Love can be amazingly elusive, we all search for it, covet it, honour it and hope once we find it, that love will stay. But true love is not easy to find. The odds are greatly stacked against anyone meeting that special person – being in the right place at the right time and, being ready to embrace that new person in their lives, yet thousands and millions of people do find love. Their lives meld beautifully, they have common interests, their circumstances fit, it just happens.
So why can’t I find love?
It’s a question I have asked myself many times over the years and for a long time I imagined that it would just happen, I would kind of stumble over that single other, we’d start chatting, cupid would appear, the magic would spark up and that would be that. I anticipated an easy amalgamation of two lives.
When I was newly single in my late 30’s, I never imagined in a million years that 10 years later, I would still be alone. I didn’t want to be single per se, I would have chosen to stay in my marriage – if there had been any chance that it could have been a happy one. But once the foundations of a relationship have started to crack and you feel unappreciated, unloved and life becomes volatile, there is just no point.
I have tried to meet men over the years, believe me when I say that in the UK, it was like a dating frenzy, a conveyor belt of eligible individuals from all backgrounds, circumstances and with a multitude of experiences. Dating became an integral part of my life, I enjoyed meeting new people and gained a lot of new friends. I even met some men who, with hindsight, could have been quite special but I pushed them away and therein lies the problem.
When you have been a victim of any type of abuse, deep inside you are vulnerable. You get on with life, you do your best to make it good, you cover up the hurt and to the outside world, you may seem contented again, but your deepest insecurities start to affect every single thing you do. I turned down chances to be happy because maybe, there was a part of me that didn’t feel I deserved it, or that these nice men didn’t deserve to be with someone who was damaged and who couldn’t be romantically giving anymore.
I met people readily but only allowed the wrong men to get close. Why? Because instinctively, this behaviour was familiar, it was comfortable although it was wrong, and it didn’t really matter if I walked away at some point, because they didn’t deserve better.
For many women who have endured domestic abuse in any shape or form, they probably feel the same and although most women will tell you they deserve more, they might not believe it deep down. If they have endured condescending remarks from their so-called love ones, or they have been physically hurt, the pain deep inside remains, for months and even years afterwards. It never truly goes away unless that woman faces it head on. They feel insecure, unlovable, unlikable or unworthy. Let me tell you, that feeling sucks.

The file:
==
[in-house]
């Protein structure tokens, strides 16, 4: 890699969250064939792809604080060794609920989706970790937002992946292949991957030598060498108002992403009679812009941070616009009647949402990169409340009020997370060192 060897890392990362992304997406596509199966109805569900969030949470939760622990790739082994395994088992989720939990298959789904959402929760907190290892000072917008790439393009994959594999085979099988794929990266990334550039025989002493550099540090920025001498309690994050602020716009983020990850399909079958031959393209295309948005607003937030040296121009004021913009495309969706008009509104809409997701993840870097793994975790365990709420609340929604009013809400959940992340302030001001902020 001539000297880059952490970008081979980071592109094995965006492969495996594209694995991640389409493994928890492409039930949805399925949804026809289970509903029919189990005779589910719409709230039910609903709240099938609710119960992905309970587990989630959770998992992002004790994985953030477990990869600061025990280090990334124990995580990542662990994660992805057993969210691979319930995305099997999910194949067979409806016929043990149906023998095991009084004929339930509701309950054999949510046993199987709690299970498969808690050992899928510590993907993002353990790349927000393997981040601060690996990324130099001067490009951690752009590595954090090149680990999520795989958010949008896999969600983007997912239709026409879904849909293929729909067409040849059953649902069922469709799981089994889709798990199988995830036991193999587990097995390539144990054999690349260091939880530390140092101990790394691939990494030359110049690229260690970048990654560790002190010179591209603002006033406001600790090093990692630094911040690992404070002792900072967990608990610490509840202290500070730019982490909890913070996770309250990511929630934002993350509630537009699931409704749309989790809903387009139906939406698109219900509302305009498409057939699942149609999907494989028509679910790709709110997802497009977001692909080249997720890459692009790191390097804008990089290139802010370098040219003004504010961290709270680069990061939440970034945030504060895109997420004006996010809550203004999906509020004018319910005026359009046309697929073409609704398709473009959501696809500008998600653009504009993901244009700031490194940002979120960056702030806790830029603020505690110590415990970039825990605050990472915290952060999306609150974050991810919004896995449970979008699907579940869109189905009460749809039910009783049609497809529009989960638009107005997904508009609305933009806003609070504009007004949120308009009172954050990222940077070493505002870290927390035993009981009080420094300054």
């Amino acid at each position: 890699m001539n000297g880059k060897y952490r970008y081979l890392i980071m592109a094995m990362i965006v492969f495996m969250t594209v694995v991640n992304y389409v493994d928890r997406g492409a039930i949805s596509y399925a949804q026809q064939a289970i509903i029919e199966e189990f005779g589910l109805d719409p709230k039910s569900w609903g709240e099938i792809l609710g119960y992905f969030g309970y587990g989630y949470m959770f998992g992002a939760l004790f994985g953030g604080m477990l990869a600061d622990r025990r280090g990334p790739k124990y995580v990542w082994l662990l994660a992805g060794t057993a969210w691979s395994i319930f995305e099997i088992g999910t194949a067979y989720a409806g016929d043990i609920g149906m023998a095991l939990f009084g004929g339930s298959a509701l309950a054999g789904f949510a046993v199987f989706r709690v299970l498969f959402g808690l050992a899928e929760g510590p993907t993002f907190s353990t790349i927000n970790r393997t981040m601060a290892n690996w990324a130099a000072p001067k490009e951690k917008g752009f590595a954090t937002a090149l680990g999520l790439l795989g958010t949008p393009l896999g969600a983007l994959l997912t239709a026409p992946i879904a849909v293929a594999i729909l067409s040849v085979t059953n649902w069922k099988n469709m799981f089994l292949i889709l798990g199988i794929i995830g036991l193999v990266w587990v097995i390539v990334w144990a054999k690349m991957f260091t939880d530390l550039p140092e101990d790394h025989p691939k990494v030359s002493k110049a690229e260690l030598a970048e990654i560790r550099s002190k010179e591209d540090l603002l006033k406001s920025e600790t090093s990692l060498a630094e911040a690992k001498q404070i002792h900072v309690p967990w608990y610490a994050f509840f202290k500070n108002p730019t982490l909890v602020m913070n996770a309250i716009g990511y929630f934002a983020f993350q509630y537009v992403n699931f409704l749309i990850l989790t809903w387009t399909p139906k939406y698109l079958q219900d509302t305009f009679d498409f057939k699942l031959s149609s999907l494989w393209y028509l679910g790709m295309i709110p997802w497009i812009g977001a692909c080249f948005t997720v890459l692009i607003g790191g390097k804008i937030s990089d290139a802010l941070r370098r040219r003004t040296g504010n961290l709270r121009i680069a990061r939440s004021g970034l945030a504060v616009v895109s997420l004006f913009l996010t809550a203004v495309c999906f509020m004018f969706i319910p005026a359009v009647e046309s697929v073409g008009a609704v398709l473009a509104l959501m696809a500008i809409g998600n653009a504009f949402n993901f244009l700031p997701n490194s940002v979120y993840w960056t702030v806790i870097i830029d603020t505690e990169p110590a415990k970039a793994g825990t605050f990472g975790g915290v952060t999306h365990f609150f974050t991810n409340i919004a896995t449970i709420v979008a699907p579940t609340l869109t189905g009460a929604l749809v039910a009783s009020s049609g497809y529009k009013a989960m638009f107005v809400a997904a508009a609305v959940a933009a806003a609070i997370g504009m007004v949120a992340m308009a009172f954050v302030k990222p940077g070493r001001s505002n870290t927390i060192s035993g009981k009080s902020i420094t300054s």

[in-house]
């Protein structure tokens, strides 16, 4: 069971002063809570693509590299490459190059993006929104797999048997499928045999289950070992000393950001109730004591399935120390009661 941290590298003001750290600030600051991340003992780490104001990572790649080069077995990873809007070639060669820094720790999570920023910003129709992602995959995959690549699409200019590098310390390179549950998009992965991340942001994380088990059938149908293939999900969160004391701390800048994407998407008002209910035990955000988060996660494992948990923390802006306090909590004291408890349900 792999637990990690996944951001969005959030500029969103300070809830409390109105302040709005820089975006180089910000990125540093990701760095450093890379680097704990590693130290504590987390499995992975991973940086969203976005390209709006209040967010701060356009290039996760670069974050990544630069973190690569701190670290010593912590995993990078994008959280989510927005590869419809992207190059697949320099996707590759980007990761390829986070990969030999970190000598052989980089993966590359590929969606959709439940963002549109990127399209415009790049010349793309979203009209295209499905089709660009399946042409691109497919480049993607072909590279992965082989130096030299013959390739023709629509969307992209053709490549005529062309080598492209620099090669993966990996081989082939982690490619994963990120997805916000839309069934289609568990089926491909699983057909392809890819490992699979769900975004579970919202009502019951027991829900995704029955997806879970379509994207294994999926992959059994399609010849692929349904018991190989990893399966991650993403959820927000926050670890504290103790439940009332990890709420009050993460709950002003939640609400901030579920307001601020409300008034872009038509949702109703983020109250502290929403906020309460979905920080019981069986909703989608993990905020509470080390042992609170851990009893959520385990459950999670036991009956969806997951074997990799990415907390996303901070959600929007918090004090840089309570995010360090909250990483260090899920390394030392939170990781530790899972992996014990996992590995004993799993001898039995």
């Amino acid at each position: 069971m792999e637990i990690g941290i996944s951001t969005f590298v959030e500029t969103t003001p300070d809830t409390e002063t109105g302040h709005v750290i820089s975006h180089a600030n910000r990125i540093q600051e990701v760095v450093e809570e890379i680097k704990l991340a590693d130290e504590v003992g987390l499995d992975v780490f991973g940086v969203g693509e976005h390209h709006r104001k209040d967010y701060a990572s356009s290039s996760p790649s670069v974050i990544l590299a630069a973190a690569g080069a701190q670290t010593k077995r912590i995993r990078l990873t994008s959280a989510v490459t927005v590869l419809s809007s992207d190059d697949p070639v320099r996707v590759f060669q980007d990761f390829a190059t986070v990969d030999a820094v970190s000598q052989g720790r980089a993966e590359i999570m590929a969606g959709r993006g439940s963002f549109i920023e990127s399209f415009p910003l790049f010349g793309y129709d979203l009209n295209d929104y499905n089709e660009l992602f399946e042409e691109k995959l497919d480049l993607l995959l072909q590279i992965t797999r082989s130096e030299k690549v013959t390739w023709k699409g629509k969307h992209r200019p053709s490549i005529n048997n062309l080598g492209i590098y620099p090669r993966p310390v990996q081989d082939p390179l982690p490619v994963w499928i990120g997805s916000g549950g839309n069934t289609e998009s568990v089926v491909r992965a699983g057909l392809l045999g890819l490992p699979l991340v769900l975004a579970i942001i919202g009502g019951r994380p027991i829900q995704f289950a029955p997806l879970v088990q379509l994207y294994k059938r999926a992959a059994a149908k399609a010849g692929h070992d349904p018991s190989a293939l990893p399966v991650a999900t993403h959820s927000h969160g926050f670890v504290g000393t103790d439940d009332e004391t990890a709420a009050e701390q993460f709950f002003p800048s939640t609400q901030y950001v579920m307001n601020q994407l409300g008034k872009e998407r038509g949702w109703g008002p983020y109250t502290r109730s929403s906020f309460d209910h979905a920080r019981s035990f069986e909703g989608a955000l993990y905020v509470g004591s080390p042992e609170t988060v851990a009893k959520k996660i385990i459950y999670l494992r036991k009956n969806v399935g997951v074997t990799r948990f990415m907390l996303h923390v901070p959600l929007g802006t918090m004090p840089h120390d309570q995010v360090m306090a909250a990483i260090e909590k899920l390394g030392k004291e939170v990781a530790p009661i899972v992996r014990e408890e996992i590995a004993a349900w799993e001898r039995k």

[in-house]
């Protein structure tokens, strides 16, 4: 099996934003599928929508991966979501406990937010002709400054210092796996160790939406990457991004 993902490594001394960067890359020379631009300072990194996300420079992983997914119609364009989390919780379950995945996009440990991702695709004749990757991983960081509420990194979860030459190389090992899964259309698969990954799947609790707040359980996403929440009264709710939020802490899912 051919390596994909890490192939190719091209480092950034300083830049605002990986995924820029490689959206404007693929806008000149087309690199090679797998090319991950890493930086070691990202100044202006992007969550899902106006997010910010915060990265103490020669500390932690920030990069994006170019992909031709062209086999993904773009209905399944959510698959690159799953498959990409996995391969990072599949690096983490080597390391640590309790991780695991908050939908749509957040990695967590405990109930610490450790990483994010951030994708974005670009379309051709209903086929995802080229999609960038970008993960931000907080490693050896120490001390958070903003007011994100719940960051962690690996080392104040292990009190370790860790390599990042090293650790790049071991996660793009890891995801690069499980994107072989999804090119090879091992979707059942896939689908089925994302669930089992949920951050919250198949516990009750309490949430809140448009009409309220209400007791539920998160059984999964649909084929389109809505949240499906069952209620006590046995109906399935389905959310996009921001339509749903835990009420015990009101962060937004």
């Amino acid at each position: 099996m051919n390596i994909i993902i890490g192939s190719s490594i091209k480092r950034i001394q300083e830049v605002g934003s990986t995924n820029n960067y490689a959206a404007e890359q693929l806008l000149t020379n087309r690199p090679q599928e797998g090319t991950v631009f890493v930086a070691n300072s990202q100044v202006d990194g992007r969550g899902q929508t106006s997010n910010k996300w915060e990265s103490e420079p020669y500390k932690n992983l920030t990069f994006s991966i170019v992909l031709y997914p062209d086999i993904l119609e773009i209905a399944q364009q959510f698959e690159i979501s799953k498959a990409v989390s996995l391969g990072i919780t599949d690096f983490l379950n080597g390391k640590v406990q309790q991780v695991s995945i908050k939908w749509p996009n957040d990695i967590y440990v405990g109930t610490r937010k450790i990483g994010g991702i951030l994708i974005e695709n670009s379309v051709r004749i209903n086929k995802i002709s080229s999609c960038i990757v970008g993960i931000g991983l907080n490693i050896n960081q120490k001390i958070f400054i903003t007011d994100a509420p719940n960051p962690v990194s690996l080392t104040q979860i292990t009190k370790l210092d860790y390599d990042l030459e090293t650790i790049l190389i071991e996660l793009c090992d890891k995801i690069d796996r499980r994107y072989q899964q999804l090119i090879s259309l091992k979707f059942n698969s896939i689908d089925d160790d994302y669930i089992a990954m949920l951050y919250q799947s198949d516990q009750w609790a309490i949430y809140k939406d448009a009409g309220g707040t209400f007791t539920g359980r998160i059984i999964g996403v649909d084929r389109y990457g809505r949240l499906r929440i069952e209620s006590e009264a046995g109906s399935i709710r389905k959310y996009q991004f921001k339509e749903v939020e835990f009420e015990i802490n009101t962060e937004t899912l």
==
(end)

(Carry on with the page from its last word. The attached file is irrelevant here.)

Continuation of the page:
Recently, I came to the stark realisation that there’s a big part of me that wants my life to remain as it is . No matter how much I think about dipping my toe back into the dating waters, I can feel the barriers shutting down and firmly locking, barring the way forward. In many ways, it’s a relief. I have dated too many men who were controlling, manipulative or just plain volatile.
I can’t go through yet another destructive relationship. It’s too hurtful, damaging and soul destroying. Subconsciously, I’m protecting myself, because many single men of my age seem to have an agenda. They want an instant relationship, they don’t want to take time, they want to take over. I have met many men in recent years who have abusive qualities, they were all different in their words and actions, but believe me, I can now (finally) detect the signs.
I don’t mind being single if I’m honest. I have learned to really enjoy my own company, to choose who I want to spend time with and to not bother with those who are not genuinely caring. I like being able to live the life that I want without having to fit a partner into my busy schedule, but deep down, I know if there was someone truly nice, I would make that effort.
I’m not writing this to incite sympathy, rather it’s part of the cleansing process that I am going through. It’s the next part of the ‘stand up and be counted’ stage and I finally feel that it’s time for me to have my say. I strongly believe that being single is not so bad, I’m not just saying that, there are truly many benefits to being alone and I often feel genuinely happy with my life. When I think back to those relationships that have hurt me so badly and the men who treated me as if I was nothing, I breathe a huge sigh of relief because I am free from that. I can honestly say hand on heart that being alone is far better than being with someone for the sake of it.
I still hope that one day romance will make an appearance but I’m of the mind that it will happen if it’s meant to. I think it would take a very special person to break through these barriers now and if that person is prepared to do so, then I look forward to that moment. If not, I have plans for my single life, I recognise that I have some wonderful and caring friends and my family of course and I have plans to travel and experience all that life has to offer.
If my words strike a chord with anyone, then know this, life can be good after bad relationships – even if it means choosing to be alone for a while. It may be a necessary part of the healing process.
For help and support, sign up for our FREE newsletter or take time to read Emotional Abuse – Get Out of My Head and Out of My Bed!
It’s filled with personal stories and content that will help you to understand your situation.
photo credit: evansville via photopin cc